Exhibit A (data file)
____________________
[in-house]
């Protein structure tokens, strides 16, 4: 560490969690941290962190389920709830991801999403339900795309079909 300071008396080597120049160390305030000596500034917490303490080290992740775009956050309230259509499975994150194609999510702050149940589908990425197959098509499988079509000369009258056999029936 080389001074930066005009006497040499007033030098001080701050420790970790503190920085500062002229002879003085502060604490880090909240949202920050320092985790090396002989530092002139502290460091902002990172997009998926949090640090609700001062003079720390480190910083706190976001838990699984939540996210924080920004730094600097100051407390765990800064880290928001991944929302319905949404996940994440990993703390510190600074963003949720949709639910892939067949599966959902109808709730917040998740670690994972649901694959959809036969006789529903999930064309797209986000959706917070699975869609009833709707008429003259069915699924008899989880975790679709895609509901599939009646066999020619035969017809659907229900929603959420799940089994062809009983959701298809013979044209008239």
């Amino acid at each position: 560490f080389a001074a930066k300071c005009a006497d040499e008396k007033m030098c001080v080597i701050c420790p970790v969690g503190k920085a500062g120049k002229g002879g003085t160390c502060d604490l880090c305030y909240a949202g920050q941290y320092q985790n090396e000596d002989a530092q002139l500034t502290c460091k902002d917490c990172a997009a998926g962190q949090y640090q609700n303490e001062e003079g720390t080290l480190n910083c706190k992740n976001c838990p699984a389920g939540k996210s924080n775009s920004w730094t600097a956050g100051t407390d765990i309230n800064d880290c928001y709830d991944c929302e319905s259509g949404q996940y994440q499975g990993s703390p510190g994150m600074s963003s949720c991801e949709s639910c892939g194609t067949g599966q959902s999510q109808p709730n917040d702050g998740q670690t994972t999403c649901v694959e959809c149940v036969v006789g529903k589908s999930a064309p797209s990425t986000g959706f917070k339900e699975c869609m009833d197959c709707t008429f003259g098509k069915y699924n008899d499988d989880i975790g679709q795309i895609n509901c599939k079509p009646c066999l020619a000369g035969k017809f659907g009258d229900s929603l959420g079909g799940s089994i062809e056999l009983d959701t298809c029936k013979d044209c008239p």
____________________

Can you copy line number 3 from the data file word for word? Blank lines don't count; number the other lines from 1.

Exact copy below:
């Amino acid at each position: 560490f080389a001074a930066k300071c005009a006497d040499e008396k007033m030098c001080v080597i701050c420790p970790v969690g503190k920085a500062g120049k002229g002879g003085t160390c502060d604490l880090c305030y909240a949202g920050q941290y320092q985790n090396e000596d002989a530092q002139l500034t502290c460091k902002d917490c990172a997009a998926g962190q949090y640090q609700n303490e001062e003079g720390t080290l480190n910083c706190k992740n976001c838990p699984a389920g939540k996210s924080n775009s920004w730094t600097a956050g100051t407390d765990i309230n800064d880290c928001y709830d991944c929302e319905s259509g949404q996940y994440q499975g990993s703390p510190g994150m600074s963003s949720c991801e949709s639910c892939g194609t067949g599966q959902s999510q109808p709730n917040d702050g998740q670690t994972t999403c649901v694959e959809c149940v036969v006789g529903k589908s999930a064309p797209s990425t986000g959706f917070k339900e699975c869609m009833d197959c709707t008429f003259g098509k069915y699924n008899d499988d989880i975790g679709q795309i895609n509901c599939k079509p009646c066999l020619a000369g035969k017809f659907g009258d229900s929603l959420g079909g799940s089994i062809e056999l009983d959701t298809c029936k013979d044209c008239p």